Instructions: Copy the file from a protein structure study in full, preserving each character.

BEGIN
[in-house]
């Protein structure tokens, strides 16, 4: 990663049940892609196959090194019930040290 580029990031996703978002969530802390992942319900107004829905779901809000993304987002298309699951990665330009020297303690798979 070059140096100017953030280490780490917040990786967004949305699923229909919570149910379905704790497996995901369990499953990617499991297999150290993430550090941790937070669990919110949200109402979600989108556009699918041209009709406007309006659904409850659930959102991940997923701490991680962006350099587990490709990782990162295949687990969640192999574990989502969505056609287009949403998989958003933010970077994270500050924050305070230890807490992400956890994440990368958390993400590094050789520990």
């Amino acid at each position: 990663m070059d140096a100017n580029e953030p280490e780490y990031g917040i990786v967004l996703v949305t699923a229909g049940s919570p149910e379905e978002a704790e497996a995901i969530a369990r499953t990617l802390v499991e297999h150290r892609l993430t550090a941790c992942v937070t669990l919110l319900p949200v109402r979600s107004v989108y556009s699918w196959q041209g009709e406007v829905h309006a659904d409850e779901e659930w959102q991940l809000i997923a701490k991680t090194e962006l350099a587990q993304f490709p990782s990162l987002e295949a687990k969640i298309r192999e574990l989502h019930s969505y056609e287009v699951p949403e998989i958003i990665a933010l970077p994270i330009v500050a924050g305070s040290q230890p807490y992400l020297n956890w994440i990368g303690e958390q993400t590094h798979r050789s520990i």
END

[in-house]
């Protein structure tokens, strides 16, 4: 990663049940892609196959090194019930040290 580029990031996703978002969530802390992942319900107004829905779901809000993304987002298309699951990665330009020297303690798979 070059140096100017953030280490780490917040990786967004949305699923229909919570149910379905704790497996995901369990499953990617499991297999150290993430550090941790937070669990919110949200109402979600989108556009699918041209009709406007309006659904409850659930959102991940997923701490991680962006350099587990490709990782990162295949687990969640192999574990989502969505056609287009949403998989958003933010970077994270500050924050305070230890807490992400956890994440990368958390993400590094050789520990």
């Amino acid at each position: 990663m070059d140096a100017n580029e953030p280490e780490y990031g917040i990786v967004l996703v949305t699923a229909g049940s919570p149910e379905e978002a704790e497996a995901i969530a369990r499953t990617l802390v499991e297999h150290r892609l993430t550090a941790c992942v937070t669990l919110l319900p949200v109402r979600s107004v989108y556009s699918w196959q041209g009709e406007v829905h309006a659904d409850e779901e659930w959102q991940l809000i997923a701490k991680t090194e962006l350099a587990q993304f490709p990782s990162l987002e295949a687990k969640i298309r192999e574990l989502h019930s969505y056609e287009v699951p949403e998989i958003i990665a933010l970077p994270i330009v500050a924050g305070s040290q230890p807490y992400l020297n956890w994440i990368g303690e958390q993400t590094h798979r050789s520990i």